- Date:1973 / Later copy, 2003
- Technique:Gelatin silver print on paper
- Dimensions:Image: 32,1 x 47,1 cm / Support: 40,5 x 50,5 cm
- Edition/serial number:4/4
- Category: Photography, Modern dance
- Entry date:2012
- Register number:AD06602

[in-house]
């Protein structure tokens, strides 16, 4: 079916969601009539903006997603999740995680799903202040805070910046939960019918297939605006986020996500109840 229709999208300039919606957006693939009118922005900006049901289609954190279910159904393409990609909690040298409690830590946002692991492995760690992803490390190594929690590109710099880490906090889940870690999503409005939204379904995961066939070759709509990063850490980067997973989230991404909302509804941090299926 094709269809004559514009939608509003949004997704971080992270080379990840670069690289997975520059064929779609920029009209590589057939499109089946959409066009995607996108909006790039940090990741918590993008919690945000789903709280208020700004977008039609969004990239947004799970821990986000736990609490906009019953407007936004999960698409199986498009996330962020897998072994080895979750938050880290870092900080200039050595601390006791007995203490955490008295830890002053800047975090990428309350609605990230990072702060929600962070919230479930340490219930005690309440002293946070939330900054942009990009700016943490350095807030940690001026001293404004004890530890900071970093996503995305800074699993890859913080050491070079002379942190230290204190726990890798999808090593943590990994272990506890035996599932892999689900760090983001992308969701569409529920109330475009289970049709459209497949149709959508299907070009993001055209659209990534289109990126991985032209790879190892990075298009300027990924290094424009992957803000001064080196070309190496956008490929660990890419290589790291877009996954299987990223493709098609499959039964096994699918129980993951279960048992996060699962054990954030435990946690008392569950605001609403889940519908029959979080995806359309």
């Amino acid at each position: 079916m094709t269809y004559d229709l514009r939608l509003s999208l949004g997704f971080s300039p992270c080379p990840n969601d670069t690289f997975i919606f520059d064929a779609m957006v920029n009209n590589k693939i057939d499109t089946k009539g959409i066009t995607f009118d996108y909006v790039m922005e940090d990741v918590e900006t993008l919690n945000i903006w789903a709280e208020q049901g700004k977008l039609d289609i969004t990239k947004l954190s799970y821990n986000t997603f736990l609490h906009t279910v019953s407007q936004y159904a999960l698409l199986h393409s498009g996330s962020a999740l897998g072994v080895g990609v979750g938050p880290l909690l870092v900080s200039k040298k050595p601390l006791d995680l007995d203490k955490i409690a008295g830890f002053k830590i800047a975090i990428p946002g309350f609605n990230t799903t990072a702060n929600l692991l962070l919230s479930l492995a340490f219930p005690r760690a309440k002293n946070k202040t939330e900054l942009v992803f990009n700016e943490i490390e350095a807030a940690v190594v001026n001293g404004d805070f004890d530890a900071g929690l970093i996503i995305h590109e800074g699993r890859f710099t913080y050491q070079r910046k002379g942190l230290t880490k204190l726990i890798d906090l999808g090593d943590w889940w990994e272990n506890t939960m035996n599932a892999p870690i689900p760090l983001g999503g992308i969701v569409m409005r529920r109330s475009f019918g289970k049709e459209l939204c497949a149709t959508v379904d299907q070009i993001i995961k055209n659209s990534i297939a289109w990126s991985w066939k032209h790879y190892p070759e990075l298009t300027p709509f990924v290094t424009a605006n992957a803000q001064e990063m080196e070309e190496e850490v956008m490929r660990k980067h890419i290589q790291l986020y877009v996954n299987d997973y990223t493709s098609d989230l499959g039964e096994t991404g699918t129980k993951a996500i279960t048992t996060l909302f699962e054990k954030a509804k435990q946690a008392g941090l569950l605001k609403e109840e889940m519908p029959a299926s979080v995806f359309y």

Trisha Brown set some her choreographies in the public spaces of New York City, at a time of explosive experimentation in neighbourhoods such as SoHo, and paid special attention to urban and architectural elements, an approach that had an enormous influence on many contemporary artists such as Gordon Matta-Clark. In this photographic image documented by Babette Mangolte, and as a result of her use of black and white photography, the shape of the chimneys of the Manhattan rooftops become confused with the bodies of the dancers. The work involved having the performer located on the first building perform a series of improvised movements which would then be emulated by each of the remaining dancers so as to transfer it from one dancer's body to another and from one rooftop to another until the end of the chain was reached. The succession of movements produced a cumulative effect of small variations due to the visual and space-time shift from one dancer to the other. Additionally, from no single point could the spectator view the sequence of all the movements, thereby limiting the visual perception of the work in process. The intention of the artist was to create a "semaphore" language, which would allow communication over great distances, thus questioning the visual notions and those of memory in traditional dance. By means of this choreography, Brown also challenges the definition of choreography as a fixed set of movements that are memorised and repeated, employing the ideas of "transmission" and "replication" as representational strategies.